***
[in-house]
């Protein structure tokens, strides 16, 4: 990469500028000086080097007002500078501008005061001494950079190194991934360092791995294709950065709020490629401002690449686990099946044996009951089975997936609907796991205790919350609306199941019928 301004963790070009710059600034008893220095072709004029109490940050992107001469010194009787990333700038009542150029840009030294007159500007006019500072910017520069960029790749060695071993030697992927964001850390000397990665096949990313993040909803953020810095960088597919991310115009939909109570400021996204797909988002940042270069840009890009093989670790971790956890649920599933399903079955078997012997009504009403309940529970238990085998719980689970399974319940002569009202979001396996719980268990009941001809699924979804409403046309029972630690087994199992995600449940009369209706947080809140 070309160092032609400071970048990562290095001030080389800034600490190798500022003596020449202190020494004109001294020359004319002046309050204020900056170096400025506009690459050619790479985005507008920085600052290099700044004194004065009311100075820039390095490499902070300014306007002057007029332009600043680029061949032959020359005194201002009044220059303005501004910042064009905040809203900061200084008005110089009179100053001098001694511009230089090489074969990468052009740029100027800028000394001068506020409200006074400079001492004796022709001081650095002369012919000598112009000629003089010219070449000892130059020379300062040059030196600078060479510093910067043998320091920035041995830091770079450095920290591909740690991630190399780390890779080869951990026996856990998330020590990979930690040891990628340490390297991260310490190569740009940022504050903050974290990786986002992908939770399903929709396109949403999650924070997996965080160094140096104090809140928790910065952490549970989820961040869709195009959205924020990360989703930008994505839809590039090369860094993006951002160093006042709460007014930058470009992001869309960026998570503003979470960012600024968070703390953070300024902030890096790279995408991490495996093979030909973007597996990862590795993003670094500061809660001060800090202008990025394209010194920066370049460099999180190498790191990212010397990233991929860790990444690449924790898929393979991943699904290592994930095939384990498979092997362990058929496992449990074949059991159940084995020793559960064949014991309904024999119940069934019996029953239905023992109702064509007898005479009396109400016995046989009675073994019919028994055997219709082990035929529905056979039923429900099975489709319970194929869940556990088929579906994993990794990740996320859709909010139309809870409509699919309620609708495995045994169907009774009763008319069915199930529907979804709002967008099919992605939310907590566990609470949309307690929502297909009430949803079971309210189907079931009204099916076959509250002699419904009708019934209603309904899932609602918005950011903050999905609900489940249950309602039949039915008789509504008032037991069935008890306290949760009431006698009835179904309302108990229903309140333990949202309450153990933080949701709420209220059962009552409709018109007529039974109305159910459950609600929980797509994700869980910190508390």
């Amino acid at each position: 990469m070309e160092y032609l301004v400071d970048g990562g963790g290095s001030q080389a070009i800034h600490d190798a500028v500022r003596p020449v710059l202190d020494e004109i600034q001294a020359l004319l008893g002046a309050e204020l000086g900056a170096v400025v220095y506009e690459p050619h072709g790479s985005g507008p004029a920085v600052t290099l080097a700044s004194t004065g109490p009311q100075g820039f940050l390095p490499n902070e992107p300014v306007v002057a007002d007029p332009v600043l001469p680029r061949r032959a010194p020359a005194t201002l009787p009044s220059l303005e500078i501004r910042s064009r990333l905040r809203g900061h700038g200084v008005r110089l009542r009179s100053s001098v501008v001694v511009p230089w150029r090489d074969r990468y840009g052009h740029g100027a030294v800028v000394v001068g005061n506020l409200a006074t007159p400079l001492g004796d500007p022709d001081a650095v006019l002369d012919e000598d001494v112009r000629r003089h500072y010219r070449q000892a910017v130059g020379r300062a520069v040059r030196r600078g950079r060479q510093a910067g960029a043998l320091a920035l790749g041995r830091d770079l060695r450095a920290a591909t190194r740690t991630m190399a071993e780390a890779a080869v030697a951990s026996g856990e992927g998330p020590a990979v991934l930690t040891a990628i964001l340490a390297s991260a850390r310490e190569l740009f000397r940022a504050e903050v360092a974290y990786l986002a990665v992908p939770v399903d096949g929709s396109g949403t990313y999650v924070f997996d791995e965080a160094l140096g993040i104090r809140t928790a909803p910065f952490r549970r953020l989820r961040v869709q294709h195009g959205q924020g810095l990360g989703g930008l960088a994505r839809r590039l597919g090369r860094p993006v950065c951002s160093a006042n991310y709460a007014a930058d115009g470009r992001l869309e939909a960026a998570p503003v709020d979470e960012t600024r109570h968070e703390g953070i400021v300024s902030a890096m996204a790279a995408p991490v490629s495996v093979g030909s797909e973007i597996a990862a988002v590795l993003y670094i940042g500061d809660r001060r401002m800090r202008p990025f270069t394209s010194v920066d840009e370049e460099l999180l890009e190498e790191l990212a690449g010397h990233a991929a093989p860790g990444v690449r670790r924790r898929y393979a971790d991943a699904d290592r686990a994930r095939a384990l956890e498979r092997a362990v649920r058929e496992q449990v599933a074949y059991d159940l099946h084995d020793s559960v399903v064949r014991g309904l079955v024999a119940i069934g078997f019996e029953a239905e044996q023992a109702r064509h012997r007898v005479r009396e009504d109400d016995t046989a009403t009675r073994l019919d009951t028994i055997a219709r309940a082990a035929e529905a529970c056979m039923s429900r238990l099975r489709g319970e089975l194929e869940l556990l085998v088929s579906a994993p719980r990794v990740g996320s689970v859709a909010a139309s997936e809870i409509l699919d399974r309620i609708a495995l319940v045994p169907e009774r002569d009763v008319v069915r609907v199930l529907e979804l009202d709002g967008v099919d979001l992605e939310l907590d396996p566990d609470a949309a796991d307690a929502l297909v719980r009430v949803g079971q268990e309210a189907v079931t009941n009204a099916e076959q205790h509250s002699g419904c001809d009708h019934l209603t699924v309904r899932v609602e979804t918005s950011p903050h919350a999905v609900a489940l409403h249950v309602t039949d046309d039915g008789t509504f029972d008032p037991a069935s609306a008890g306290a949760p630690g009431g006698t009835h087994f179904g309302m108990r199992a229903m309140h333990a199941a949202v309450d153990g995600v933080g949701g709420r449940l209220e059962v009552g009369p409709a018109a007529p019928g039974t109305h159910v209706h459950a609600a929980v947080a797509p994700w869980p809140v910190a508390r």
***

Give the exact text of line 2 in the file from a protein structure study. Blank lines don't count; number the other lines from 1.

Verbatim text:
């Protein structure tokens, strides 16, 4: 990469500028000086080097007002500078501008005061001494950079190194991934360092791995294709950065709020490629401002690449686990099946044996009951089975997936609907796991205790919350609306199941019928 301004963790070009710059600034008893220095072709004029109490940050992107001469010194009787990333700038009542150029840009030294007159500007006019500072910017520069960029790749060695071993030697992927964001850390000397990665096949990313993040909803953020810095960088597919991310115009939909109570400021996204797909988002940042270069840009890009093989670790971790956890649920599933399903079955078997012997009504009403309940529970238990085998719980689970399974319940002569009202979001396996719980268990009941001809699924979804409403046309029972630690087994199992995600449940009369209706947080809140 070309160092032609400071970048990562290095001030080389800034600490190798500022003596020449202190020494004109001294020359004319002046309050204020900056170096400025506009690459050619790479985005507008920085600052290099700044004194004065009311100075820039390095490499902070300014306007002057007029332009600043680029061949032959020359005194201002009044220059303005501004910042064009905040809203900061200084008005110089009179100053001098001694511009230089090489074969990468052009740029100027800028000394001068506020409200006074400079001492004796022709001081650095002369012919000598112009000629003089010219070449000892130059020379300062040059030196600078060479510093910067043998320091920035041995830091770079450095920290591909740690991630190399780390890779080869951990026996856990998330020590990979930690040891990628340490390297991260310490190569740009940022504050903050974290990786986002992908939770399903929709396109949403999650924070997996965080160094140096104090809140928790910065952490549970989820961040869709195009959205924020990360989703930008994505839809590039090369860094993006951002160093006042709460007014930058470009992001869309960026998570503003979470960012600024968070703390953070300024902030890096790279995408991490495996093979030909973007597996990862590795993003670094500061809660001060800090202008990025394209010194920066370049460099999180190498790191990212010397990233991929860790990444690449924790898929393979991943699904290592994930095939384990498979092997362990058929496992449990074949059991159940084995020793559960064949014991309904024999119940069934019996029953239905023992109702064509007898005479009396109400016995046989009675073994019919028994055997219709082990035929529905056979039923429900099975489709319970194929869940556990088929579906994993990794990740996320859709909010139309809870409509699919309620609708495995045994169907009774009763008319069915199930529907979804709002967008099919992605939310907590566990609470949309307690929502297909009430949803079971309210189907079931009204099916076959509250002699419904009708019934209603309904899932609602918005950011903050999905609900489940249950309602039949039915008789509504008032037991069935008890306290949760009431006698009835179904309302108990229903309140333990949202309450153990933080949701709420209220059962009552409709018109007529039974109305159910459950609600929980797509994700869980910190508390």